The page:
The Bill Belichick Scandal: A $1.7 Million Fraud?
* Raiders quarterback Daunte Culpepper and three teammates (arrested for indecent lewd and disorderly conduct aboard a yacht on Lake Minnesota)
* Athletes in all sports—amateur and professional—stoking themselves up to their eyeballs on steroids and other performance enhancing drugs
Quite simply, in my opinion, the Patriots’ spy system was not an individual act. Rather wasn’t it a conspiracy at the highest level of corporate management that could have defrauded the opposition’s players out of the Super Bowl winning prize money?
In 2004, Matthew Estrella, a 26-year-old communications major from Fitchburg State College landed a job with the Patriots as their “video guy,” hired to roam the sidelines with a camera. According to NFL rules, “no video recording devices of any kind are permitted to be in use in the coaches’ booth, on the field or in the locker room during the game.” They also say all video for coaching purposes must be shot from locations “enclosed on all sides with a roof overhead.”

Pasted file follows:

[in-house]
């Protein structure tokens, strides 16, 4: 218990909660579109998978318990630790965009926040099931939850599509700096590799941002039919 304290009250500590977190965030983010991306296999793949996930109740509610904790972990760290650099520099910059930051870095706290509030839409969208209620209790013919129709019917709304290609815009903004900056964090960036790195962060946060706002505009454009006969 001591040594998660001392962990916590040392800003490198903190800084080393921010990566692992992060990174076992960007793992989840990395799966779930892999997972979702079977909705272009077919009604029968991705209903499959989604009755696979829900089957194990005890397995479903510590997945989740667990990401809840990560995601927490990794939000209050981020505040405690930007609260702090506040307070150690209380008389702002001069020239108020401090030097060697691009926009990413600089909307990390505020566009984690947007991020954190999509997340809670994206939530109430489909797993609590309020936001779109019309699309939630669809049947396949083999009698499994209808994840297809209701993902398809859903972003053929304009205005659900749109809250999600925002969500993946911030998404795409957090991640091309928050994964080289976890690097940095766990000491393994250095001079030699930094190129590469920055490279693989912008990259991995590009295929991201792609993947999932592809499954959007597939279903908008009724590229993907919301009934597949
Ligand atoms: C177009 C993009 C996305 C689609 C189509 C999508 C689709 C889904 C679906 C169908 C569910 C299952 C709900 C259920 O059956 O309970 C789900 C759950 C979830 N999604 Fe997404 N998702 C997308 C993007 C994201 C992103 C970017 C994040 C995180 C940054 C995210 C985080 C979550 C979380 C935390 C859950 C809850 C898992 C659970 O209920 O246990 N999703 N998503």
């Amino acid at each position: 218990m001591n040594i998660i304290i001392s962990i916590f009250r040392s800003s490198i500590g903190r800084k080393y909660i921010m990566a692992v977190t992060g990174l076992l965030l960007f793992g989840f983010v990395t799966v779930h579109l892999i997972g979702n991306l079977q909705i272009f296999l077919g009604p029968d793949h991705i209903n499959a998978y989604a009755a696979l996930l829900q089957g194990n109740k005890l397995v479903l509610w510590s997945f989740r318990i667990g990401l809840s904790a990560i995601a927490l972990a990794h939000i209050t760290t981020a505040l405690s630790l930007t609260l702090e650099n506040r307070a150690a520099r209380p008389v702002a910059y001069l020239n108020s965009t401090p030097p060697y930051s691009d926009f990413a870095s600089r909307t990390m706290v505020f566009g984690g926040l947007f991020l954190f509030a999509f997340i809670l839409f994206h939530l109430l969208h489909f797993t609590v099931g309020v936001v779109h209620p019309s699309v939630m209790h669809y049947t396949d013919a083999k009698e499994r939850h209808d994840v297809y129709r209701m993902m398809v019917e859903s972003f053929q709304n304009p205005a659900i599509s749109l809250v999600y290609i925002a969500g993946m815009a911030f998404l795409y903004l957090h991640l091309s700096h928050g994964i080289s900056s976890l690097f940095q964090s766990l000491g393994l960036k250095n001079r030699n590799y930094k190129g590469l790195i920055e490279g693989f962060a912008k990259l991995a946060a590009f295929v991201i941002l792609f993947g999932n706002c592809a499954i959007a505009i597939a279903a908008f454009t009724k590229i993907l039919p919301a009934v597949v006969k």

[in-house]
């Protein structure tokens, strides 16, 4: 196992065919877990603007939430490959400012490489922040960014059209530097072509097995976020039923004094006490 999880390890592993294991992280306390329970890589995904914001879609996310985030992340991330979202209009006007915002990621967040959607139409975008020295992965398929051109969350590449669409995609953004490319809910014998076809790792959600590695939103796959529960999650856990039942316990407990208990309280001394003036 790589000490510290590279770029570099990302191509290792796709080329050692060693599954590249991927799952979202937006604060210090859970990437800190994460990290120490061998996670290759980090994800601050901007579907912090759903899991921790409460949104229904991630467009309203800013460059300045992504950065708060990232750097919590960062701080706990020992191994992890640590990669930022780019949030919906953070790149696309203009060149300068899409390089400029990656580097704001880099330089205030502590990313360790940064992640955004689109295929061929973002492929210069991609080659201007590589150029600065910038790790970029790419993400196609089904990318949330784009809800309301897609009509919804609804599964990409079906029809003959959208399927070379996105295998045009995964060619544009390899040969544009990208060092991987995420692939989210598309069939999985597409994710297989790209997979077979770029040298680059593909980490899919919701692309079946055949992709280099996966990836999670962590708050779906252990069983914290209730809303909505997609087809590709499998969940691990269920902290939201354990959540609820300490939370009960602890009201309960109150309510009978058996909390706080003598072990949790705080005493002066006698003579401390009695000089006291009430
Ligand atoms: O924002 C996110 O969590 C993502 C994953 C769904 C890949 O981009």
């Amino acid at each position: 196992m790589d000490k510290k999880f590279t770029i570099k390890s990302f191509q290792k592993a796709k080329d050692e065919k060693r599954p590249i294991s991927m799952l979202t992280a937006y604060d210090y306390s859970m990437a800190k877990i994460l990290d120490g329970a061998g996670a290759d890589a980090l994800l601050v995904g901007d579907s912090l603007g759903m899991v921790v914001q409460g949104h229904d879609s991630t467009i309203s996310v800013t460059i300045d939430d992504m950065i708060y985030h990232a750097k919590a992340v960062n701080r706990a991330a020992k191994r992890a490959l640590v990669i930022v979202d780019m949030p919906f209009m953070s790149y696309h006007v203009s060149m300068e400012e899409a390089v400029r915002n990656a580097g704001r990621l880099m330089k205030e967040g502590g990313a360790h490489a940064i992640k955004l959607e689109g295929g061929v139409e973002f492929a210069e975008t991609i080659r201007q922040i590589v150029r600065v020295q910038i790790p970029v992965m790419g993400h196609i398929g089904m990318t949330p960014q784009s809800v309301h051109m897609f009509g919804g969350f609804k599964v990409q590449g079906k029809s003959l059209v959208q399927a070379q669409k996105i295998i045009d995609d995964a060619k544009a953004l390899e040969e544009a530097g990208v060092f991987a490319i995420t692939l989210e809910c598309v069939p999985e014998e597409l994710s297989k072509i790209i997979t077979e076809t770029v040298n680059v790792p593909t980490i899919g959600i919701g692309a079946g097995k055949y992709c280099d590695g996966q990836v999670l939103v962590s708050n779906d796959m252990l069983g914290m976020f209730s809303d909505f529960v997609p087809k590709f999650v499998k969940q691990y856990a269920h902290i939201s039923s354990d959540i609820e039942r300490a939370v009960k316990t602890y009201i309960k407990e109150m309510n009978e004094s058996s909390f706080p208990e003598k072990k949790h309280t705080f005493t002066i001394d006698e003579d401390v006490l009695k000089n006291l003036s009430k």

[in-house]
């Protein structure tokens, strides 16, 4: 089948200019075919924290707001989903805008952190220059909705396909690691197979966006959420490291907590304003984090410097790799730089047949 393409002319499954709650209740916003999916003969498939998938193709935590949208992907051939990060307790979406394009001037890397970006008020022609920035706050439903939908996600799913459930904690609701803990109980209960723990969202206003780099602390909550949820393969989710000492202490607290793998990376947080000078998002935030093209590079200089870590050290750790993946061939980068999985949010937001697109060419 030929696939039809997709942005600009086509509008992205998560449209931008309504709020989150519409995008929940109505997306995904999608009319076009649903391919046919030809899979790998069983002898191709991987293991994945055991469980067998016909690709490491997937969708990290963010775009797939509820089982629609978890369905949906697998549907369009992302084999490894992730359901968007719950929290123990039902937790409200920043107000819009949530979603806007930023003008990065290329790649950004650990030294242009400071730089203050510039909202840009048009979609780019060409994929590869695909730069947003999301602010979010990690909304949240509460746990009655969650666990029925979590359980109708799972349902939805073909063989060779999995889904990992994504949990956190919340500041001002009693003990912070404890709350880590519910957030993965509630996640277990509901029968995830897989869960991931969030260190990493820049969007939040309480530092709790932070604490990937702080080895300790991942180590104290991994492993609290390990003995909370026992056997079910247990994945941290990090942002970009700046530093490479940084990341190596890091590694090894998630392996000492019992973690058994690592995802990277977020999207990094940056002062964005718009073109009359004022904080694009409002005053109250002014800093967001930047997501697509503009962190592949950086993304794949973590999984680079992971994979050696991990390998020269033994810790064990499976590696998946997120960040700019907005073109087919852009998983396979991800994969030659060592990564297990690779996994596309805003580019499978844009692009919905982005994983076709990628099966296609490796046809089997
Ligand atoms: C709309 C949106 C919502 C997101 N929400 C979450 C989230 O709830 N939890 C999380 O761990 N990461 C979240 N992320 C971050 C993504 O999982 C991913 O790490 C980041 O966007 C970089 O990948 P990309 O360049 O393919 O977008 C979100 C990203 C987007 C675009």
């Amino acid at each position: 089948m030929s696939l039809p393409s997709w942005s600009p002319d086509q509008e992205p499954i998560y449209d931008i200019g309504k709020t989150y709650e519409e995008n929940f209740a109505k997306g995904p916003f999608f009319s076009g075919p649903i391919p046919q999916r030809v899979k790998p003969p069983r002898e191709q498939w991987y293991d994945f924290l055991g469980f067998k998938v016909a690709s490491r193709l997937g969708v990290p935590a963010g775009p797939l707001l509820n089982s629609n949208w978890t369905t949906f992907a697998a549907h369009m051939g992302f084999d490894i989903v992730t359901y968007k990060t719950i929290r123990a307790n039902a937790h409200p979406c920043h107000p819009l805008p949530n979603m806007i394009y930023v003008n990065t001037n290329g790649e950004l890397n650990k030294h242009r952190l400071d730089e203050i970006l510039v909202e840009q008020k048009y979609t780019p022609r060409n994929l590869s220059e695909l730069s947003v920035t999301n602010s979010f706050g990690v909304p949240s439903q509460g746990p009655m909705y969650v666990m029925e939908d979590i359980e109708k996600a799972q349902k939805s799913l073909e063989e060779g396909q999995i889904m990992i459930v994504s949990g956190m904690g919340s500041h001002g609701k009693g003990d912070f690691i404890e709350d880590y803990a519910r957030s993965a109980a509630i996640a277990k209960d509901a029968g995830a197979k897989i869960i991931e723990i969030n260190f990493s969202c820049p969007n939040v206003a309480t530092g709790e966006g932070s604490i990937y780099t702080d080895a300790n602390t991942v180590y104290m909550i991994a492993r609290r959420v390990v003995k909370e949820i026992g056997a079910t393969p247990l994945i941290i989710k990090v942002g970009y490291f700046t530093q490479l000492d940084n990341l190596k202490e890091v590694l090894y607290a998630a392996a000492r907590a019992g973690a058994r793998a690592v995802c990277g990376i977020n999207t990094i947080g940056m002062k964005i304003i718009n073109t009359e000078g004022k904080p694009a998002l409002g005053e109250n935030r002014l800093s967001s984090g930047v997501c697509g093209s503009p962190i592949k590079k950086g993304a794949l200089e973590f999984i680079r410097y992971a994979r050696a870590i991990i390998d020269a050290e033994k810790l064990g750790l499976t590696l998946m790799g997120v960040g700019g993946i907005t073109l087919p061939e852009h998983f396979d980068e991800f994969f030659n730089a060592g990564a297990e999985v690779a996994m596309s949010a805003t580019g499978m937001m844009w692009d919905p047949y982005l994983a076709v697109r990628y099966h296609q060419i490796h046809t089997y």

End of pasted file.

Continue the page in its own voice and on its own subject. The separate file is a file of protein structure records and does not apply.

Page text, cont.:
In a September 6 memo to all NFL general managers and head coaches, Ray Anderson, the league’s EVP of football operations, said:
Videotaping of any type, including but not limited to taping of an opponent’s offensive or defensive signals, is prohibited on the sidelines, in the coaches’ booth, in the locker room, or at any other locations accessible to club staff members during the game.
At the game on September 9, where the Patriots pasted the Jets 34-18, Estrella’s camera was confiscated during the first quarter, and NFL Commissioner Roger Goodell determined that he was spying on the defensive signals of the Jets.
“This episode represents a calculated and deliberate attempt to avoid longstanding rules designed to encourage fair play and promote honest competition on the playing field,” Goodell said in a letter to the Patriots.